Bids near $3 million for Dukes' 'General Lee'
Orange 1969 Charger owned by actor John Schneider for sale on eBay.
By Peter Valdes-Dapena, CNNMoney.com
NEW YORK (CNNMoney.com) -- A modified 1969 Dodge Charger, painted to look like the General Lee from the TV Show "The Dukes of Hazzard," is for sale on eBayMotors. So far, the bidding is up to more than $2.7 million.
The car was used in the show, which typically went through several cars per episode during its 6-year production run in the early 1980s. But this one is owned by John Schneider, who played Bo Duke in the series, a role that was only slightly less central than that of the car.
The car was also used in the 2000 TV Movie "The Dukes of Hazzard: Hazzard in Hollywood," a Dukes reunion film. It also had a central role in the movie "Collier & Co., Hot Pursuit," a limited-release film produced by, directed by and starring Schneider. Schneider owned the car even before its use in Dukes. He leased it to Warner Bros. for its original on-screen appearances.
The car has been extensively modified since then.
"I do something nice for the General about once a year," said Schneider.
The car now has 725 horsepower 511 Hemi motor, Dodge Viper brakes and a roll cage, all of which allow it to race at over 200 miles per hour.
Unlike the those on the TV character General Lee, this car's doors do open. There is a scratch near the driver's side window from Schneider, as Bo Duke, jumped into the car. Schneider left the scratch, figuring it only increases the car's value.
"On a scale of coolness of 1 to 10," said Schneider, "this has got to be a 12.
At one point, said Schneider, he watched as bidding on eBayMotors.com went up to $6.7 million before eBay officials removed what turned out to be bogus bids placed by pranksters.
The Dukes of Hazzard centered around Bo Duke and his cousin Luke, played by Tom Wopat, working to undo the evil plans of the powerful and corrupt J.D. "Boss" Hogg, played by the late Sorrell Brooke.
Every episode included at least one spectacular car chase over the dirt roads of the fictional Hazzard County, Georgia.
Except for its relationship to Schneider, the car's value would probably be a small fraction of what is being bid.
"It speaks to the passion around the show and how iconic the General Lee is," said Andy Holeman, vice president of consumer marketing for Country Music Television.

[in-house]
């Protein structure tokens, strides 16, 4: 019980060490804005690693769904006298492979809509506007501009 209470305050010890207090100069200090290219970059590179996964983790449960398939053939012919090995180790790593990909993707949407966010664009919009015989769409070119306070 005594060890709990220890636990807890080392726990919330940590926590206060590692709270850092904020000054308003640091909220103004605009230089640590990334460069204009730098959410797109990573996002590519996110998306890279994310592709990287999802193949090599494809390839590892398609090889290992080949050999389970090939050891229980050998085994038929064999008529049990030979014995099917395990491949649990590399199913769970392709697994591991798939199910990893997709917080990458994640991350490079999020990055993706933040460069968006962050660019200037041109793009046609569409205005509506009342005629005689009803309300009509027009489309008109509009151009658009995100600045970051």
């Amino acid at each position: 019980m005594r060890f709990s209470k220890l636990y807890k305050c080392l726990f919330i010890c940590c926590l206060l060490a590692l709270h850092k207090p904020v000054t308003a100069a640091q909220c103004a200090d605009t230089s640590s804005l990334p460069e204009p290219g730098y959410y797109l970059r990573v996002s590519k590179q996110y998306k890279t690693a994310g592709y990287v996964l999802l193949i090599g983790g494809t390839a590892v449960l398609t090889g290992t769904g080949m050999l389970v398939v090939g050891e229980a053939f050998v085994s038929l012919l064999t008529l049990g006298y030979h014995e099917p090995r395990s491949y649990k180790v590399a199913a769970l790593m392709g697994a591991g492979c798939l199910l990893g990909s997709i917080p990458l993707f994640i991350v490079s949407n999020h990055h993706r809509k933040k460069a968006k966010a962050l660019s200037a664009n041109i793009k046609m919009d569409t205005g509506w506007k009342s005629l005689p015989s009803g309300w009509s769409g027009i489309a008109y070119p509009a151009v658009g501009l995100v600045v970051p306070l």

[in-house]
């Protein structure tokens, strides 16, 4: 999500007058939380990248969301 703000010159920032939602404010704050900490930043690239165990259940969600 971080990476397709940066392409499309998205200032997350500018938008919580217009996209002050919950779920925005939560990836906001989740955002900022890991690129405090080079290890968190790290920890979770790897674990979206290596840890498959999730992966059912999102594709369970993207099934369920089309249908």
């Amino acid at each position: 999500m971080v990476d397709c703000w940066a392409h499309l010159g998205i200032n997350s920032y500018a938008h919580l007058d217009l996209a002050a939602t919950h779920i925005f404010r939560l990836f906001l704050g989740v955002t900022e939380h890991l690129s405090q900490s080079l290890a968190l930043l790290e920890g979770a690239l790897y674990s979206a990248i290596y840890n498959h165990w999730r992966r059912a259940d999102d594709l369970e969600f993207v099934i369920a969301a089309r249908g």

CMT airs nightly reruns of the show and sponsors the annual DukesFest in Nashville Tenn., an event that last year attracted 70,000 people and about 150 cars painted to look like the General Lee.
This year about 200 General Lees are expected at the June 2-3 event.
"The show, the car, is a phenomenal thing that is embedded in the American consciousness," said Ben Jones, the actor who played the mechanic Cooter Davenport on the show.
Still, $2.7 million - which isn't even the final sale price - is stratospherically high compared to the $150,000 to $200,000 that any other original General Lee would be worth.
"There is no basis in my experience in the collector car world to justify that kind value," said McKeel Hagerty, president of the collector car insurance company Hagerty Insurance.
By way of comparison, the auction house Christie's will be selling a 1963 Ferrari 250 GT Berlinetta Lusso, a car once owned by Steve McQueen, at an August 16 auction. Christie's estimates the value of that car at $800,000 to $1.2 million.
Of course it could go higher. Christie's estimate, said Christopher Sanger, head of Christie's car sales, is based primarily on the inherent value of the object itself and only slightly on its association with McQueen.
"There's an awful lot of people in this generation who don't know who Steve McQueen is who do know who Bo Duke is," said Jones.
Plus, McQueen's car was never featured on a TV show.
In a 2004 survey conducted by Hagerty Insurance, a collector car insurer, the General Lee was named the most popular TV or movie car. The second most popular was the 1968 Mustang driven by McQueen in the movie "Bullitt."
Objects that have been owned and personalized by celebrities or that are associated with beloved movies or TV shows can touch a unique purchasing drive that's hard to predict, said Cathy Elkies who directs Christie's sales of "special collections."
She oversaw auctions of Star Trek memorabilia and items belonging to Marlon Brando. A collection of 200 otherwise unremarkable books owned and written in by Brando sold for $50,000.
"That's what makes for really exciting auctions," she said.
Bidding on Schneider's General Lee closes at about 1:00 pm eastern time on Friday.
Schneider hopes to use the proceeds to finance a sequel to "Collier & Co," which, he said, opens Friday at 25 theaters in Alabama.
When production on that movie gets rolling, he'll have to start gathering all the pieces.
"My first call has got to be to the people who own the car," he said.
He'll need to rent it back from them.